Schechter Shavua: March 15, 2024 :: Solomon Schechter Day School

Schechter Shavua: March 15, 2024

Under Construction: Alim’s Geometry Town

ayelet talia hold designs - square- smaller for shavua.jpg Welcome to Alim'sGeometry Town! Third and fourth graders used rulers and protractors to build their own cities, streets, and buildings based on geometry units. Students picked their own theme for their cities and named their towns related to the math units. Armed with their colored pencils and boundless imaginations, they got started right away! They excitedly built triangle buildings, decagons, acute angles, and so much more! We cannot wait to see their final products!

Click HEREfor photos of Math at Schechter

Math Concepts Come to Life in Nevatim

rami ari ezra math- smaller.jpgNevatim 5th grade math students have begun learning about decimals up to the thousandths place. In groups of threes, they were given a stack of decimal cards and had to arrange them in numerical order. This helped students demonstrate their knowledge of place value as well as the concept that with decimals, a longer number doesn't always mean bigger! When their number line was reviewed for accuracy, they got to play a decimal version of the card game "War."

Nevatim 6th graders learning pre-algebra use algebra tiles to model algebraic expressions. The tiles help them to learn how to combine like terms in algebraic expressions, to make sense of the expressions, and to begin learning how to simplify them.

Click HEREfor photos of Math at Schechter!

Braiding Together a Strong Schechter Kehillah

kelly shanna braid- square-smaller.jpgA lively group of Schechter parents gathered recently to share in the experience of braiding challah. Thanks to the parent volunteers who prepared the dough the day before, the group began a variety of braiding designs after ReLiSh had ended. Parents bonded as the more experienced challah makers assisted novices. It was a delicious and fun way to prepare for Shabbat and get to know other Schechter parents. 

Click HEREto see photos of Bonding over Bread!


Parashat Pekudei—When Parts Make a Better Whole

Yoni headshot coffee pond 2.2023- THUMBNAIL.jpgHave you ever gathered a bunch of great friends—only to find that they just didn’t click together? Or bought some clothes that you thought would make a sharp outfit—but when you put them on together, they just didn’t work? These things happen; sometimes, parts that are good individually aren’t as good when they’re put together.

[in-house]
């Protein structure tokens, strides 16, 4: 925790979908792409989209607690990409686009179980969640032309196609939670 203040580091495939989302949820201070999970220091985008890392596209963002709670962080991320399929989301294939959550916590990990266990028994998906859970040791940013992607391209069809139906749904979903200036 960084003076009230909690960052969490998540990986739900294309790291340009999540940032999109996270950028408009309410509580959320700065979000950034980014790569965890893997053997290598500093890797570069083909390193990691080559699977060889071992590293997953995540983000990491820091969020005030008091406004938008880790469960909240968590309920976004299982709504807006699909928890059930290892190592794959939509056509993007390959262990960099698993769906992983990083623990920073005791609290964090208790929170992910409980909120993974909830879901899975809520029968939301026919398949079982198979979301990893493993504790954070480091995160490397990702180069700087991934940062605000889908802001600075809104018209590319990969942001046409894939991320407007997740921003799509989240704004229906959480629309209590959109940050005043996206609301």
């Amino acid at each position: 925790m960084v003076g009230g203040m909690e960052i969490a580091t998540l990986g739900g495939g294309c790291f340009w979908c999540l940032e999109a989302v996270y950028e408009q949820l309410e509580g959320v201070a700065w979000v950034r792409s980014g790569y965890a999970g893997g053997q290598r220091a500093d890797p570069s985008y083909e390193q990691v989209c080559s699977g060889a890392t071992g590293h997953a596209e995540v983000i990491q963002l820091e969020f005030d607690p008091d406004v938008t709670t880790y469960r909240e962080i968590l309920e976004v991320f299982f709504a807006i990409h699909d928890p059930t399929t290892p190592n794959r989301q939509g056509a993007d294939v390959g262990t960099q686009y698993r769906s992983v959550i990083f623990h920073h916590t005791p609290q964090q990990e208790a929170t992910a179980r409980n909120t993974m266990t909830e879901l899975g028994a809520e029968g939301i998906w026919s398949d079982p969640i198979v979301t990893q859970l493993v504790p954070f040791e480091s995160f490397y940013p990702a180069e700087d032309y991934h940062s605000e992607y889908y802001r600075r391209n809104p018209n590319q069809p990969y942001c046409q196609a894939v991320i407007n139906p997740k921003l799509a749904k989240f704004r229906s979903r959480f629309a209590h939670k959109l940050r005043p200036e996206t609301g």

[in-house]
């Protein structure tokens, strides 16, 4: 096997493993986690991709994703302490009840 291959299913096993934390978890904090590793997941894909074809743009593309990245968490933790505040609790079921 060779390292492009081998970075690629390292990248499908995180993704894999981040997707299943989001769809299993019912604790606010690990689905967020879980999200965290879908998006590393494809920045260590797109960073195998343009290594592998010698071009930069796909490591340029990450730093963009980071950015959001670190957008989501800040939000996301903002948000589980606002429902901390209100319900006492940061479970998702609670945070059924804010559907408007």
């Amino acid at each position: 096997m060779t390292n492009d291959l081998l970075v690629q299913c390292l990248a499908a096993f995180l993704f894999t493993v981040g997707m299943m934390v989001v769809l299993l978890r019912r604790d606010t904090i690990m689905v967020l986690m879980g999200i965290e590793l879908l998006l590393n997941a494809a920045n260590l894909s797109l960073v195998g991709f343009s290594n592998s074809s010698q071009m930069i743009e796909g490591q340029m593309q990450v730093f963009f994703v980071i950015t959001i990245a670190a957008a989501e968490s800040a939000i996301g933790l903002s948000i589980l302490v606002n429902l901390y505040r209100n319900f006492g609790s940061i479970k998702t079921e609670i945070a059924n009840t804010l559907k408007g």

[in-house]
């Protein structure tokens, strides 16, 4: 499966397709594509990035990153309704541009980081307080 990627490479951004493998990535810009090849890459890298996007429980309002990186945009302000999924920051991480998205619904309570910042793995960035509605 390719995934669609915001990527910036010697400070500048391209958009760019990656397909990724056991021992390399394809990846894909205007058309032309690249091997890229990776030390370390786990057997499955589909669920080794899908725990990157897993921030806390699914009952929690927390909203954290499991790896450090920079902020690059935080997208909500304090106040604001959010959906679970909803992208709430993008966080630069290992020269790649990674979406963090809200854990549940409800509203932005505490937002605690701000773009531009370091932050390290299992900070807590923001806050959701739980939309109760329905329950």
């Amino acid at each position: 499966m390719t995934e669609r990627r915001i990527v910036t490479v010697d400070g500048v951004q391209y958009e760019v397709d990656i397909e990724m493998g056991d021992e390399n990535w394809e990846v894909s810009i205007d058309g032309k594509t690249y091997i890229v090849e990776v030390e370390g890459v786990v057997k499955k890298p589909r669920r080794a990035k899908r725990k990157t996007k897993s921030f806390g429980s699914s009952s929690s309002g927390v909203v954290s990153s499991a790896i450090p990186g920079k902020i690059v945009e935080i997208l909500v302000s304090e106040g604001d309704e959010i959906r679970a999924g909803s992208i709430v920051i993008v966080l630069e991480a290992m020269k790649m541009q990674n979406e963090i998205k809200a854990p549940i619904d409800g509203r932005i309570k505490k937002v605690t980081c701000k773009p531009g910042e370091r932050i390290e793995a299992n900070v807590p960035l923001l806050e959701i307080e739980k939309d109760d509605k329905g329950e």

This week, we read the conclusion of the parashot that detail the construction of the mishkan, the desert sanctuary. It contains three nearly-identical verses: 

  • (Ex. 39:32) Thus was completed all the work of the Tabernacle of the Tent of Meeting. The Israelites did so; just as the Lord had commanded Moses, so they did…
  • (42) Just as the Lord had commanded Moses, so the Israelites had done all the work. 
  • (43) And when Moses saw that they had performed all the creative labor—as the Lord had commanded, so they had done—Moses blessed them.  (adapted from NJPS translation)

“All the work.” “As the Lord commanded.” “The Israelites did.” Three times in twelve verses, we read the same words, combined in slightly different ways. The first two might be understood as an inclusio, a common Biblical literary device in which a passage is bookended by similar phrases. But what about the third?

Rabbi Ephraim of Luntschitz, in his commentaryK’li Yekar, notices a key difference in the third verse: “work”(avodah) becomes “creative labor” (melakhah) , and only in this verse does Moses offer a blessing. He offers a beautiful interpretation, based on the many similarities between the construction of the mishkan and the creation of the world. On almost every day of the six days of Creation, after each individual act of making, “God saw that it was good.” But after the world is complete, the Torah says that all of God’s melakhah (creative labor) was very good, tov me’od . Why the heightened praise? The K’li Yekar’s answer: because all the individual elements came together in a beautiful whole. 

Here too, says the K’li Yekar, the reason Moses offered a blessing in the third verse was because the first section, verses 32-42, refers to all of the individual objects. They represent work; they were made as instructed; they were individually good. In contrast, he writes, verse 43 refers to the way that each individual curtain, tent-pole, and menorah came together in a glorious whole. 

We too, as good as we may be as individuals, are more beautiful when we gather as a community. Two of our five core values, Kehillah (Community) and K’lal Yisrael (the Unity of the Jewish People) highlight our pride in our diversity, in the ways we combine as unique people to form a cohesive whole. And Schechter’s Ner Tamid Gala is only weeks away! It will be a wonderful chance to honor our connection to Israel, our current shlihot(emissaries), and the women who brought Israeli emissaries to Greater Hartford for years and years. The more of us there at Ner Tamid, the more we will truly merit blessing as a community. I hope to see you there!

Shabbat shalom,

Rabbi Jonathan Berger
Head of School 

Endow Hartford